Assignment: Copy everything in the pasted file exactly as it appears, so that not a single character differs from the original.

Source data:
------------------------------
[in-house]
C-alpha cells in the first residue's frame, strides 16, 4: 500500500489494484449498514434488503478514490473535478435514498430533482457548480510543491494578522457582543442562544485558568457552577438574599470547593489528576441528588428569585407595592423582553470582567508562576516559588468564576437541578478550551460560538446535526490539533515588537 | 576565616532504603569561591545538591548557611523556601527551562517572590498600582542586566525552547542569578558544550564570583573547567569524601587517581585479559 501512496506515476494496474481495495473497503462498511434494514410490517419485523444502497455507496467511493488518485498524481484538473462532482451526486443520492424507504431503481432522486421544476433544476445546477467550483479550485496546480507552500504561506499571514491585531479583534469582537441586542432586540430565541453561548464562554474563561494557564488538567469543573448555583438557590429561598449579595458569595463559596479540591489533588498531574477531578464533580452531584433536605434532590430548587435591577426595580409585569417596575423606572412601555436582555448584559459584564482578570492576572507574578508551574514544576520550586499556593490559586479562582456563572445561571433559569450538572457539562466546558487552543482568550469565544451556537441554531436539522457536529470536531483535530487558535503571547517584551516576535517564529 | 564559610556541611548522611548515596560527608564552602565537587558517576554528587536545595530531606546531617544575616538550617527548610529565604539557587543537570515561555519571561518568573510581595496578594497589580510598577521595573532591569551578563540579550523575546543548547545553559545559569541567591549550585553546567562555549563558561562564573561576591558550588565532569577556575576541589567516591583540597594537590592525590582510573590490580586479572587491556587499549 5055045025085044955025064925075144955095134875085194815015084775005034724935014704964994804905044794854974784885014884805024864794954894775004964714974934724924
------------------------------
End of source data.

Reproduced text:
[in-house]
C-alpha cells in the first residue's frame, strides 16, 4: 500500500489494484449498514434488503478514490473535478435514498430533482457548480510543491494578522457582543442562544485558568457552577438574599470547593489528576441528588428569585407595592423582553470582567508562576516559588468564576437541578478550551460560538446535526490539533515588537 | 576565616532504603569561591545538591548557611523556601527551562517572590498600582542586566525552547542569578558544550564570583573547567569524601587517581585479559 501512496506515476494496474481495495473497503462498511434494514410490517419485523444502497455507496467511493488518485498524481484538473462532482451526486443520492424507504431503481432522486421544476433544476445546477467550483479550485496546480507552500504561506499571514491585531479583534469582537441586542432586540430565541453561548464562554474563561494557564488538567469543573448555583438557590429561598449579595458569595463559596479540591489533588498531574477531578464533580452531584433536605434532590430548587435591577426595580409585569417596575423606572412601555436582555448584559459584564482578570492576572507574578508551574514544576520550586499556593490559586479562582456563572445561571433559569450538572457539562466546558487552543482568550469565544451556537441554531436539522457536529470536531483535530487558535503571547517584551516576535517564529 | 564559610556541611548522611548515596560527608564552602565537587558517576554528587536545595530531606546531617544575616538550617527548610529565604539557587543537570515561555519571561518568573510581595496578594497589580510598577521595573532591569551578563540579550523575546543548547545553559545559569541567591549550585553546567562555549563558561562564573561576591558550588565532569577556575576541589567516591583540597594537590592525590582510573590490580586479572587491556587499549 5055045025085044955025064925075144955095134875085194815015084775005034724935014704964994804905044794854974784885014884805024864794954894775004964714974934724924